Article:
Application of Geographically Weighted Regression for studying natural gas consumption and price elasticity from microdata
64th ISI World Statistics Congress - Ottawa, Canada
Format: CPS Abstract
Keywords: elasticity, gas, price
Session: CPS 04 - Finance and business statistics II
Monday 17 July 8:30 a.m. - 9:40 a.m. (Canada/Eastern)
Natural gas consumption at the local level plays a pivotal role in total energy demand and it is widely utilized in many fields, such as homes (for heating, cooking and hot water), electricity generation, transportation, and manufacturing activities. At the local level, natural gas is distributed to end-users by local suppliers through low-pressure pipelines. Local distributors connect customers to the national gas grid, ensuring safety for consumers and measuring flow. The accurate study of spatial demand patterns is crucial for distributors, energy sellers and local authorities for several reasons: for the routine maintenance of networks and plants, for the optimum allocation of investments in territories, to analyze safety, to establish pricing and technical strategies, to manage an increase in energy demand, deal with dynamic demand and to obtain a cheaper supply of natural gas.
This paper seeks to take the literature one step forward by studying energy consumption from spatial microdata. Implementing spatial statistical methods to forecast natural gas consumption at the individual level can be helpful for energy suppliers. Geographic simulations of demand can significantly improve the technical and economic maintenance of supply plants (e.g., networks, pipelines, metering tools, etc.). However, the direct study of local energy consumption through spatio-temporal models is arduous and not always feasible for two main reasons. First, computational demand can be huge due to a large number of observations. Second, the low spatial variability in explanatory variables due to the local characterization of data and the lack of individual information (e.g., age of buildings, size of homes, type of heating system, number of residents, etc.) can lead to inconsistent outcomes. However, spatial information can be integrated with other regression techniques to overcome these drawbacks.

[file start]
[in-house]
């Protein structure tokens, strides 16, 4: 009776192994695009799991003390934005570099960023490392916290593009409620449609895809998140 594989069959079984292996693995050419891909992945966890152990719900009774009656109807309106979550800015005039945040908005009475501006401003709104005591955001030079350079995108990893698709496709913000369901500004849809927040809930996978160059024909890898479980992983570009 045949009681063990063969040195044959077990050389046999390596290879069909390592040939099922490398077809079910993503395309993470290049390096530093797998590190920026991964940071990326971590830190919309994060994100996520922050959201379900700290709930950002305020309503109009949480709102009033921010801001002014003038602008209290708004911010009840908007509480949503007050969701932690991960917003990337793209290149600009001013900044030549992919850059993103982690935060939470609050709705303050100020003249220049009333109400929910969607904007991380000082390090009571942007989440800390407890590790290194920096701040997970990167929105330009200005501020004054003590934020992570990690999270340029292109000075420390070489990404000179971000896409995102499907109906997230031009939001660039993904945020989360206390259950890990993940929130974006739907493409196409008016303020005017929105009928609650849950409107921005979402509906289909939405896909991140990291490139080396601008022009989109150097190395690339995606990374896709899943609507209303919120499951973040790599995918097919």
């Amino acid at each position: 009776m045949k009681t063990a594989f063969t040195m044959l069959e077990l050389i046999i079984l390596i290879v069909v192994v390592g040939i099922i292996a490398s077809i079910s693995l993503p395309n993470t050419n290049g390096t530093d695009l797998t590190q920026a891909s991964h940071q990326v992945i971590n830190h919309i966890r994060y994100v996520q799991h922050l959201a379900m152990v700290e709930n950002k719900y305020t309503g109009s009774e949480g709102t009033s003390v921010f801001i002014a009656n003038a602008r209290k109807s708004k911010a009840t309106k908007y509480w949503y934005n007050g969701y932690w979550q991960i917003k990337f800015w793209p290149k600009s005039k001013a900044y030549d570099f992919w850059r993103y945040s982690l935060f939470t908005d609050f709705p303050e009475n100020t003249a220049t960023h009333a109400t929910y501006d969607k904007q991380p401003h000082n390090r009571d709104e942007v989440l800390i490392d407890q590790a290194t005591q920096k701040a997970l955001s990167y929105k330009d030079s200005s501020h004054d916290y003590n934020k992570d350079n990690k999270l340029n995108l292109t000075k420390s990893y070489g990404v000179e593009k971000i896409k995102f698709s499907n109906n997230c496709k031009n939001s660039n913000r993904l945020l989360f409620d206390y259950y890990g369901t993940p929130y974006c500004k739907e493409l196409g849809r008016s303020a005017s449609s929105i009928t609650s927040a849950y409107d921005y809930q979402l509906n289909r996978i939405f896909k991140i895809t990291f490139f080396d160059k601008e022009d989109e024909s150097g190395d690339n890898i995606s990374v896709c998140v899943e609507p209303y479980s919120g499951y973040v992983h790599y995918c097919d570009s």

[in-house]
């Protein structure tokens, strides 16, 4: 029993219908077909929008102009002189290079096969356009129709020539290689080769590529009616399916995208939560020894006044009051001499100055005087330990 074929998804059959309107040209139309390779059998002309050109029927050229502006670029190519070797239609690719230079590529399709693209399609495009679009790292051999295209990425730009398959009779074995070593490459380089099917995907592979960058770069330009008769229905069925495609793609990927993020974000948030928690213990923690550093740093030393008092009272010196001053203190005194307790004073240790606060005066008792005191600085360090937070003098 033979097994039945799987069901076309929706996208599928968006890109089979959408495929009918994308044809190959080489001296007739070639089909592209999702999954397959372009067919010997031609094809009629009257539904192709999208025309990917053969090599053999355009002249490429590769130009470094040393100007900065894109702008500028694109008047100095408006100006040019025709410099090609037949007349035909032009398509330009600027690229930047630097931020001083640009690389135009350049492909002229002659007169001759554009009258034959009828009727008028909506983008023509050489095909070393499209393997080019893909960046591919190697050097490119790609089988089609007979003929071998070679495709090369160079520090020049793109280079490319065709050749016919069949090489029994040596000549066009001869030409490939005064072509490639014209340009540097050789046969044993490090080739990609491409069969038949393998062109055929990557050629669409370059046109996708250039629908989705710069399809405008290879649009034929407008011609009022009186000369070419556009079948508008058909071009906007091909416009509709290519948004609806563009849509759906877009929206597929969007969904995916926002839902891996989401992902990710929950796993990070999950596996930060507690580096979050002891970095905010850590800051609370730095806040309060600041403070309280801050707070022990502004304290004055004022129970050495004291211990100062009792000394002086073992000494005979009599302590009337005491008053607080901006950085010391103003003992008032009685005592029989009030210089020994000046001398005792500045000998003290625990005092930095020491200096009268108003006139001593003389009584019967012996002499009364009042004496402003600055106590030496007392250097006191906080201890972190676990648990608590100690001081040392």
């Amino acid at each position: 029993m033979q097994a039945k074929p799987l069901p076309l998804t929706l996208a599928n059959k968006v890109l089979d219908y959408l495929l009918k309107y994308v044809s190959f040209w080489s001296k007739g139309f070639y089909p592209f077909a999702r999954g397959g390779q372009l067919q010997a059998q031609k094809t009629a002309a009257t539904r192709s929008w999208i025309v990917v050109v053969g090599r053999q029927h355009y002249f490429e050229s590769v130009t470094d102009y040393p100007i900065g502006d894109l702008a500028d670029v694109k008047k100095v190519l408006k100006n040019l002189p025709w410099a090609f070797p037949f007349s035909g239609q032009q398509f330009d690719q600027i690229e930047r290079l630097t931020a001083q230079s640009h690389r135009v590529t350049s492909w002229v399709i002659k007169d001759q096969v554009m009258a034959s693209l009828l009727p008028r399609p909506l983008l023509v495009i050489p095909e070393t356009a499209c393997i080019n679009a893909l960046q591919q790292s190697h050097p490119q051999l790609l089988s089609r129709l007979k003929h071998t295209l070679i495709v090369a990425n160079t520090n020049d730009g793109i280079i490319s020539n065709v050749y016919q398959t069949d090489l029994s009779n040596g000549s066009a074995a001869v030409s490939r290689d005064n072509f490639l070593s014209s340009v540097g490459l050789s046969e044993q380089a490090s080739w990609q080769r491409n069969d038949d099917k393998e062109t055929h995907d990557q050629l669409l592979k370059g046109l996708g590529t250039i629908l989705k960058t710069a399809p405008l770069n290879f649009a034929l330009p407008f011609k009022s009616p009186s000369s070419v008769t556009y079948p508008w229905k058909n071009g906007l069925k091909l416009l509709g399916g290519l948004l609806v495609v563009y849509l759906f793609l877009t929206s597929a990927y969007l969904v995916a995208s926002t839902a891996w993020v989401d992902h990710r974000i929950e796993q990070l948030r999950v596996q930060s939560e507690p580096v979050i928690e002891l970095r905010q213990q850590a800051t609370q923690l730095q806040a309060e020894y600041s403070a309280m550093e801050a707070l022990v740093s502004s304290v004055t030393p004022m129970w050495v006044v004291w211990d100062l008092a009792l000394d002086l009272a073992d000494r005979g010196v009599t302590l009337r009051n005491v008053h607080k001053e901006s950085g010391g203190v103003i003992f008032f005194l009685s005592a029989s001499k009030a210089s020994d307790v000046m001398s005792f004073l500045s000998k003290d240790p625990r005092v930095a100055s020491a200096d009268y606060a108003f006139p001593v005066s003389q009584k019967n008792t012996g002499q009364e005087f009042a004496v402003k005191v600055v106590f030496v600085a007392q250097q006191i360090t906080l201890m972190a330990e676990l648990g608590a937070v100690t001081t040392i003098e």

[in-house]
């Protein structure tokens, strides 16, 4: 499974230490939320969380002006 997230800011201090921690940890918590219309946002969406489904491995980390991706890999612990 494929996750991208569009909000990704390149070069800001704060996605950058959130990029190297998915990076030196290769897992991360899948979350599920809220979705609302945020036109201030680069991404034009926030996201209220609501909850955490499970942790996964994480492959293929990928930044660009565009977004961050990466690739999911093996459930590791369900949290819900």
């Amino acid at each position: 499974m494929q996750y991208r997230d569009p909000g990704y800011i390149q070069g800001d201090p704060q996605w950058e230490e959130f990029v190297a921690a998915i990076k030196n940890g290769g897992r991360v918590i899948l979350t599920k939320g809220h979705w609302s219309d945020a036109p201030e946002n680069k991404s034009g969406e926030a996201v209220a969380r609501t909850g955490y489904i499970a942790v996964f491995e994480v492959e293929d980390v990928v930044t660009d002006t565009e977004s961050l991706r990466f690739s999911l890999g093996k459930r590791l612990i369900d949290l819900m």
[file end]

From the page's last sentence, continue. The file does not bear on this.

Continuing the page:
For example, in this paper, we show how the spatial location of end-users is useful in solving the endogeneity problem in the relationship between price and demand. Indeed, understanding end-user sensitivity to price changes provides essential insights into the impacts of policy decisions. For instance, the distributional consequences of taxation or subsidy policies depend on the price elasticity of demand. Therefore, the spatial patterns of price elasticity can reveal the areas that are influenced by policy decisions to a greater or lesser degree.
We developed and estimated several panel data models, trying to mitigate the endogeneity problem in the price-demand correlation. Moreover, we found that local macro-trends can be used as a proxy for individual information. The data were clustered through the postcode; however, the spatial dimension for individuals was ignored, in line with the existing literature.
This paper shows that spatial data can be a source of information to study price elasticity in energy consumption studies. Our analysis seeks to contribute to the previous literature, using the Geographically Weighted Regression (GWR) method, integrated with panel data models, to study energy consumption and price elasticity at the micro level. This spatial-regression method was chosen for its ability to regress locally varying instead of global coefficient as in the traditional OLS model.